Earlier this month, Wisconsin's Grassland Dairy Products Inc. suddenly announced what it called a "tough decision": as of May 1, it will buy less milk and cut ties with 75 of the state's farmers, as it reorganizes and builds its own corporate-owned 5,000-cow herd to cut costs.
Who's to blame? The Canadians who stopped buying Grassland's diafiltered milk, it said.
Diafiltered milk is a new product invented in the U.S. to replace fresh milk in the production of things like cheese, yogurt or ice cream.
Normally, Canada uses high tariffs to restrict dairy imports. But this new product wasn't on Canada's tariff list and so these kind of restrictions weren't enforced. It exploited a loophole.
Cheap American diafiltered milk became an attractive food ingredient for Canadian processors.
Canadian dairy farmers face strict quotas for how much milk they can sell, based on the size of Canada's domestic dairy market. As a result, Canada doesn't have the same overcapacity problems facing the rest of the global dairy market. (Sean Kilpatrick/Canadian Press)
Last year, Canada's producers got together and lowered their price for dairy ingredients — not just diafiltered milk — to make Canadian milk more competitive with these imports.
The Dairy Farmers of Canada also updated their brand strategy to help consumers spot American ingredients on grocery shelves.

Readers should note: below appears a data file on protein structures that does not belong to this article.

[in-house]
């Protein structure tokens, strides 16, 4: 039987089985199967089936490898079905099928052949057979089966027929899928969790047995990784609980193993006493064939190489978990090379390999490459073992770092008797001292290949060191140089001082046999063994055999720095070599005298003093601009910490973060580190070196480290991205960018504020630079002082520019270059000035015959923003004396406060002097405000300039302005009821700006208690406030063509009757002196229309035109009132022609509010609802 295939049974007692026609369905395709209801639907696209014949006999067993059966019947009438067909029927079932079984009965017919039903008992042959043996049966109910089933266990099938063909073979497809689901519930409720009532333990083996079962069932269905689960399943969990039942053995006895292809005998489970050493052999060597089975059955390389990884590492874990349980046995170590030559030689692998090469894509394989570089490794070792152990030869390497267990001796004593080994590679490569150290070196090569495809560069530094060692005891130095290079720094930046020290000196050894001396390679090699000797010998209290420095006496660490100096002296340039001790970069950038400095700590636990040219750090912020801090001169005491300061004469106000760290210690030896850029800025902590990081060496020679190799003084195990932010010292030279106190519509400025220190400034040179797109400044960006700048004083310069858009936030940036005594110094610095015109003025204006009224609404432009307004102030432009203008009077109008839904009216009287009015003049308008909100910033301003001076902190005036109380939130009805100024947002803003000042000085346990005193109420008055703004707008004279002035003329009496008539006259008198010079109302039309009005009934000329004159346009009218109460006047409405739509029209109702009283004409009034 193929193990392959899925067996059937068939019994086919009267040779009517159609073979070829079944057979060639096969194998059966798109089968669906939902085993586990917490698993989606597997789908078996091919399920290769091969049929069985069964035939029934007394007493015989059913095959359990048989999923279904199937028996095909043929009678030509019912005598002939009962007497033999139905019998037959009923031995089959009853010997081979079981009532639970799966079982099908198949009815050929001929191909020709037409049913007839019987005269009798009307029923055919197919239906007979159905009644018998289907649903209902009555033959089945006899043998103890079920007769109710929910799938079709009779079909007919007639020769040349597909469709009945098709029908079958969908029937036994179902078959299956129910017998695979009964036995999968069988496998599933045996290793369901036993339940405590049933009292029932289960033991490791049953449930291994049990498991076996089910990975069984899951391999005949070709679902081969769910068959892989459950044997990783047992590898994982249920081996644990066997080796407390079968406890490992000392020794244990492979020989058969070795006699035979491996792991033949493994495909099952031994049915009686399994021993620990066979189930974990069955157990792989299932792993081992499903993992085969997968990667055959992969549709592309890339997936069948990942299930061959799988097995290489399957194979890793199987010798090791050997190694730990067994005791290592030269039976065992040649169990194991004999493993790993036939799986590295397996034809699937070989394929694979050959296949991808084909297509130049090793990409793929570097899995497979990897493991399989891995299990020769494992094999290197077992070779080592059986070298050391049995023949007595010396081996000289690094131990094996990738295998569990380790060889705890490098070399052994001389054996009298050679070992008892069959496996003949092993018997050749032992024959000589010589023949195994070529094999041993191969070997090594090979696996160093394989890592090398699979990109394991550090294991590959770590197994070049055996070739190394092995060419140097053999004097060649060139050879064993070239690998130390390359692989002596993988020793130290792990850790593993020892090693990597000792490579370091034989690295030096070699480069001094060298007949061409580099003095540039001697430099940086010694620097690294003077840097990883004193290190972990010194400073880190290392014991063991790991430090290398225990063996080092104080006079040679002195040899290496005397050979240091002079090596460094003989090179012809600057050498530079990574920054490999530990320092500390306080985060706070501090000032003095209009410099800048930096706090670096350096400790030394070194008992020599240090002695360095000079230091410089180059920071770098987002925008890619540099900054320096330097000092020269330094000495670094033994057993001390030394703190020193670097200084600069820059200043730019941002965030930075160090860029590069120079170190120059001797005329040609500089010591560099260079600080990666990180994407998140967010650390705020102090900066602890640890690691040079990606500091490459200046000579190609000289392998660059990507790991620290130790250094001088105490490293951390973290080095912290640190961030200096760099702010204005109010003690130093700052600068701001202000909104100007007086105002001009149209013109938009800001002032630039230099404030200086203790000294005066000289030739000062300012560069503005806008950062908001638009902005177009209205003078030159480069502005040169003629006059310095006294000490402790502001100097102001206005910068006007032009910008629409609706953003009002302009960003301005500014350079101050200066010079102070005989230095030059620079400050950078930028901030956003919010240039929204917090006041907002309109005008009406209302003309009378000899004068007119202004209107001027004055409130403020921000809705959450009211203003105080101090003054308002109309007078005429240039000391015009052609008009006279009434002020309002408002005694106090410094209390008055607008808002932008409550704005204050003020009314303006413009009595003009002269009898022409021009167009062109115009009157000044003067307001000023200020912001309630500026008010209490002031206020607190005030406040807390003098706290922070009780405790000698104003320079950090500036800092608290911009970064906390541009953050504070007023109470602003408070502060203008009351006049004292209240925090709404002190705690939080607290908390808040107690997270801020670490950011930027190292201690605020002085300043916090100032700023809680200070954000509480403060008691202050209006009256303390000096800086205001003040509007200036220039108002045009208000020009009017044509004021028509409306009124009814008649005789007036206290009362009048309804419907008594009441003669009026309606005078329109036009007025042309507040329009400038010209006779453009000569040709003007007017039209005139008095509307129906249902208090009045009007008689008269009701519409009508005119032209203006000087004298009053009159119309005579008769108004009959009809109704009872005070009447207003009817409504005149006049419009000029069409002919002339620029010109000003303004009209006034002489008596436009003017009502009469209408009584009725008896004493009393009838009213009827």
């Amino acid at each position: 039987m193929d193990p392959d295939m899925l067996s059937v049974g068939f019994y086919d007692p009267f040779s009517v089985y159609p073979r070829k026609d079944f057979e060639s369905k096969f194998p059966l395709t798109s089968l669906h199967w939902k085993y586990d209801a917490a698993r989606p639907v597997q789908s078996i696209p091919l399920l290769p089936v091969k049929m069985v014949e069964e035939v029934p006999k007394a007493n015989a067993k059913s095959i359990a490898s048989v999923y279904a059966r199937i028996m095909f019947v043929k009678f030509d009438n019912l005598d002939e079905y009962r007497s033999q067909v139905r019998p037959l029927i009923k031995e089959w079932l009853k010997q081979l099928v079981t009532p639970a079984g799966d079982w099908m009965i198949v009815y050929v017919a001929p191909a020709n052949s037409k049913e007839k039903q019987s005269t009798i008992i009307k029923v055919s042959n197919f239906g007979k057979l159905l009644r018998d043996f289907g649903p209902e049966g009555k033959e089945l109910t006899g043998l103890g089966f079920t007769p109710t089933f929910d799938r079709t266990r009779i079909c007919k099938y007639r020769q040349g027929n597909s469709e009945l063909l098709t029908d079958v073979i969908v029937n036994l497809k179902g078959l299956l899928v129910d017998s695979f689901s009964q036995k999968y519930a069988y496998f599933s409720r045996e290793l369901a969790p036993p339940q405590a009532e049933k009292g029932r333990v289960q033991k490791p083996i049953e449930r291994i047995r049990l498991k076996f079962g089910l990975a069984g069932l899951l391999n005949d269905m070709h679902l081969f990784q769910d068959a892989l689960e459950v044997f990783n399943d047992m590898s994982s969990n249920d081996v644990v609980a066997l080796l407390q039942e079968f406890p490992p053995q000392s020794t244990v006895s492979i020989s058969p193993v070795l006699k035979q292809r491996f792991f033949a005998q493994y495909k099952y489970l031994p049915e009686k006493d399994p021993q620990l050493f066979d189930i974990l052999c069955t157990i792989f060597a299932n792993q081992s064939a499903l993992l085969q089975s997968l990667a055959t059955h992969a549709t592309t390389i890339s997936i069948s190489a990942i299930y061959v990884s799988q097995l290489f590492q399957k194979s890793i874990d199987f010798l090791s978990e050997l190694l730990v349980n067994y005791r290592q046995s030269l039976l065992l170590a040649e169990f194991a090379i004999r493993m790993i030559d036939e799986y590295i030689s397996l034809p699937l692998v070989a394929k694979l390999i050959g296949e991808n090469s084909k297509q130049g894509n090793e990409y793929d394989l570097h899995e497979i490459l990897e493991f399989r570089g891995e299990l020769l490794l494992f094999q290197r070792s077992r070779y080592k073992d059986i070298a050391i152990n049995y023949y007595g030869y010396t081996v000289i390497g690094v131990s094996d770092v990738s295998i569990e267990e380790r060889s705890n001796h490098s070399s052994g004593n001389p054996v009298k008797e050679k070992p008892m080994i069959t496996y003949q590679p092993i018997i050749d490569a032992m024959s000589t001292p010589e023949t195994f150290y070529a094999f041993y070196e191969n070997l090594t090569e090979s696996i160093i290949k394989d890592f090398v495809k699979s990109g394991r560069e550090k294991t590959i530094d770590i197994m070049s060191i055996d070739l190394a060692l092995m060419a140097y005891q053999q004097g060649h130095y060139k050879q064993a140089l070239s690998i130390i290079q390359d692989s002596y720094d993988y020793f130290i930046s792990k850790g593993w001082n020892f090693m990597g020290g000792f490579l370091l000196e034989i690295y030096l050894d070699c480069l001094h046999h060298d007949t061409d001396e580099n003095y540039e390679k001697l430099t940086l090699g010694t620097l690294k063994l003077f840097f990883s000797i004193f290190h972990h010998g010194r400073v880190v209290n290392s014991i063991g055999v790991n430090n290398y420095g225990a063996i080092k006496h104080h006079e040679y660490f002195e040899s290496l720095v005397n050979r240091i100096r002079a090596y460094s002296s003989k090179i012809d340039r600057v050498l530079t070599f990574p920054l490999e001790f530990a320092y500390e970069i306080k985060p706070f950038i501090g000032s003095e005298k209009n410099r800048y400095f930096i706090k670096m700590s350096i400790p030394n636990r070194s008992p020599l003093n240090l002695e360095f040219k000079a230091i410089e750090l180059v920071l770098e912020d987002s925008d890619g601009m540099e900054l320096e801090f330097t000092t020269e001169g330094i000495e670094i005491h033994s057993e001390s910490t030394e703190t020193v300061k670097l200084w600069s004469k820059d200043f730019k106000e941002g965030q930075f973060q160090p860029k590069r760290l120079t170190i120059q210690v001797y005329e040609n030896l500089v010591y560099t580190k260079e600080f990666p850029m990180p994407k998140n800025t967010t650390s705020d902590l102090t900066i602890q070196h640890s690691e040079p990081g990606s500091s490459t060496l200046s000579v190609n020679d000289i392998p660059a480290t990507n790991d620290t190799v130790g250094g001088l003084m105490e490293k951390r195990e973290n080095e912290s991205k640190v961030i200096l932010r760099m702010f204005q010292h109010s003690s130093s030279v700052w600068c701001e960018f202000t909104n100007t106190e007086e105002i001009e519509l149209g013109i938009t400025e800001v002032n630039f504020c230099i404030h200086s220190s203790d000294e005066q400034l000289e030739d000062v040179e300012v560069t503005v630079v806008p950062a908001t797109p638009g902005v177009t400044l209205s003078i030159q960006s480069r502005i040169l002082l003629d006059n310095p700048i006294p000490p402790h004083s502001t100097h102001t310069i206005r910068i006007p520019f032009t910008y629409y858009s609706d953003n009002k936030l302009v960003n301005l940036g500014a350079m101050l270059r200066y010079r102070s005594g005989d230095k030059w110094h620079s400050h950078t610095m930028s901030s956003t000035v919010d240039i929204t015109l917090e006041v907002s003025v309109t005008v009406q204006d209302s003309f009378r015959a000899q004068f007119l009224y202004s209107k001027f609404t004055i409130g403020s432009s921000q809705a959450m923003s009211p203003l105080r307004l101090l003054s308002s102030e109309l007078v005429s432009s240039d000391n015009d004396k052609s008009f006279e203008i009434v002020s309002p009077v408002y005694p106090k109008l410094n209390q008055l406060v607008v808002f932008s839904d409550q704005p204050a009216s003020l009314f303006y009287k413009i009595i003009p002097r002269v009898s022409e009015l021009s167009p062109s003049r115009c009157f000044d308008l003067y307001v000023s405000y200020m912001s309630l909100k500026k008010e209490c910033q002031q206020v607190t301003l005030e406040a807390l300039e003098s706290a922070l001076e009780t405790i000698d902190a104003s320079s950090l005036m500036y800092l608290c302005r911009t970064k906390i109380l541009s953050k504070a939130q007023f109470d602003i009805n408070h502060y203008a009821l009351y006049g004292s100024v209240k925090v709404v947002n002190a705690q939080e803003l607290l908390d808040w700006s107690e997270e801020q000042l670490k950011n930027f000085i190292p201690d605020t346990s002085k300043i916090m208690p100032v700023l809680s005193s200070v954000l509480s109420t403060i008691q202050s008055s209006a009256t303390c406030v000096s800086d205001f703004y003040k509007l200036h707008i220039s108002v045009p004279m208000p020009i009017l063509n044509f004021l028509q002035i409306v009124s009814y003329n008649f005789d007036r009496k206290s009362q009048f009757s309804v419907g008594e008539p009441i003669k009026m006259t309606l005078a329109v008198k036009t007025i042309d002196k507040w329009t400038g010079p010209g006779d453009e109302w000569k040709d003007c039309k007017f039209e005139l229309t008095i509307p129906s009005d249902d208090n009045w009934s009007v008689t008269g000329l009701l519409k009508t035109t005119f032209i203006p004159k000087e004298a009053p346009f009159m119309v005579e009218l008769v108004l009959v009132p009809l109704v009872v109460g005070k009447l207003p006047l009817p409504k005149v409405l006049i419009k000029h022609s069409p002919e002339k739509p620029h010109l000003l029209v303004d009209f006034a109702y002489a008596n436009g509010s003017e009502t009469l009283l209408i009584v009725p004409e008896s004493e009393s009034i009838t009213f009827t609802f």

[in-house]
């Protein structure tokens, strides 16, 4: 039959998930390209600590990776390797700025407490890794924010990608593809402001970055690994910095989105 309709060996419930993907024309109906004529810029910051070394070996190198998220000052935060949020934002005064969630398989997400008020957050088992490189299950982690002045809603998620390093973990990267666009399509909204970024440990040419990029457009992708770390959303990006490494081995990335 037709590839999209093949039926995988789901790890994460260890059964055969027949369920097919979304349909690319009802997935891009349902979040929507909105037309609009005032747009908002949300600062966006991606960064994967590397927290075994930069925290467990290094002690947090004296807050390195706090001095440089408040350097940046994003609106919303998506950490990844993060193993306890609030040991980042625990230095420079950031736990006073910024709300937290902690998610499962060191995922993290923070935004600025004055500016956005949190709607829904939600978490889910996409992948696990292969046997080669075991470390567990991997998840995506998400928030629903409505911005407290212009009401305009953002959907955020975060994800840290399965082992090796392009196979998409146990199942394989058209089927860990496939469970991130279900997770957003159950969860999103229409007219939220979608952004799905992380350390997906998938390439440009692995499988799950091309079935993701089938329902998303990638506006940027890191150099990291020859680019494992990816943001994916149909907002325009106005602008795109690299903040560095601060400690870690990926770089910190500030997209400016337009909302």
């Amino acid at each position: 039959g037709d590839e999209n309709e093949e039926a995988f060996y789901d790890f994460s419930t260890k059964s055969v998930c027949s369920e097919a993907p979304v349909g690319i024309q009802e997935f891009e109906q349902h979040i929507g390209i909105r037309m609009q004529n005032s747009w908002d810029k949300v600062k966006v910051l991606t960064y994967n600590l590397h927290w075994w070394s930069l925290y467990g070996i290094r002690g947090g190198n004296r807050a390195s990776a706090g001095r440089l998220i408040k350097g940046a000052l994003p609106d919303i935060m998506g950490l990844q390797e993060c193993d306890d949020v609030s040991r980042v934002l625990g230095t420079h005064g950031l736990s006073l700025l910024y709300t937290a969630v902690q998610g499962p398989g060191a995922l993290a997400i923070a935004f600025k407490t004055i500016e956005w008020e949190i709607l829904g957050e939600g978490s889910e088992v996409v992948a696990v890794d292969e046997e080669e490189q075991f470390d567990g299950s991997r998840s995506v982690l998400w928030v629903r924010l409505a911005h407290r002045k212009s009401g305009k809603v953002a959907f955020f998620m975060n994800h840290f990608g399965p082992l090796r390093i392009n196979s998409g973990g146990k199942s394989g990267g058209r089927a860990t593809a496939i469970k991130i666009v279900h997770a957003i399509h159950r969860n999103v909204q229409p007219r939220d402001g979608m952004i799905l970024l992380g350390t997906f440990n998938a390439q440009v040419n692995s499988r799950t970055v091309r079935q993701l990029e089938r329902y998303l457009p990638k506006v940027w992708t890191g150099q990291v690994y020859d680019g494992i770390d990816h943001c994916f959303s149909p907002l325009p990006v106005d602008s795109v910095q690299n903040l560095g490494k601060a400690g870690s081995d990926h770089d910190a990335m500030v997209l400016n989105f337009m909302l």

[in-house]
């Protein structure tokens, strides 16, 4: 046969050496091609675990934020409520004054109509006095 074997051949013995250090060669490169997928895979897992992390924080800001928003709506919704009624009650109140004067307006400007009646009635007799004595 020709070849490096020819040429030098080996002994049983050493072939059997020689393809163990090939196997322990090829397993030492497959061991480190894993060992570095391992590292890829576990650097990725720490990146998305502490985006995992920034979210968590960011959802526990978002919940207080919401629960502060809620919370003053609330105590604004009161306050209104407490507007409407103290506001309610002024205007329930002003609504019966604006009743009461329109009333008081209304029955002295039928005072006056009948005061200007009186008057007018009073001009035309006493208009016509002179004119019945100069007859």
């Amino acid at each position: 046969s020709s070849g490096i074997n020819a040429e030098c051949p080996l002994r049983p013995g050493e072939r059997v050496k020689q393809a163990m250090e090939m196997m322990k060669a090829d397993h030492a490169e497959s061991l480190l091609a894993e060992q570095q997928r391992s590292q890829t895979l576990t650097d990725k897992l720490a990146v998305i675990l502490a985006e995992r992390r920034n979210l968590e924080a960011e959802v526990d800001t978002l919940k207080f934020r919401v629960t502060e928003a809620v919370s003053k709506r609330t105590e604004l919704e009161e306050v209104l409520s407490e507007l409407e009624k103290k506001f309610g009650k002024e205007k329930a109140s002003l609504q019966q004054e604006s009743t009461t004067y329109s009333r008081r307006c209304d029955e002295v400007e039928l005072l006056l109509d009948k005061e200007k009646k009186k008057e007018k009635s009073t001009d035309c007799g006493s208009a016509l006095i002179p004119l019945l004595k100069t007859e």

Now the U.S. has too much milk on its hands — not only because of Canada, but it didn't help.
Al Mussell, a researcher with Agri-Food Economic Systems in Guelph, Ont., has argued against American farmers being portrayed as victims of North American trade. In fact, under NAFTA it's been the opposite, he's written.
"We've got competitive pricing here. Since when is the U.S. a victim of competition?" he said. "I think it's a revisionist dialogue," he said.
"They've given us no detail to back up their claims of losses," he said. "The data do not show this at all. What are they talking about?"
Rather than drop their diafiltered milk prices, the U.S. industry is looking for political saviours. With one eye on upcoming midterm elections, both Democrats and Republicans across the swing-prone farm belt want to deliver.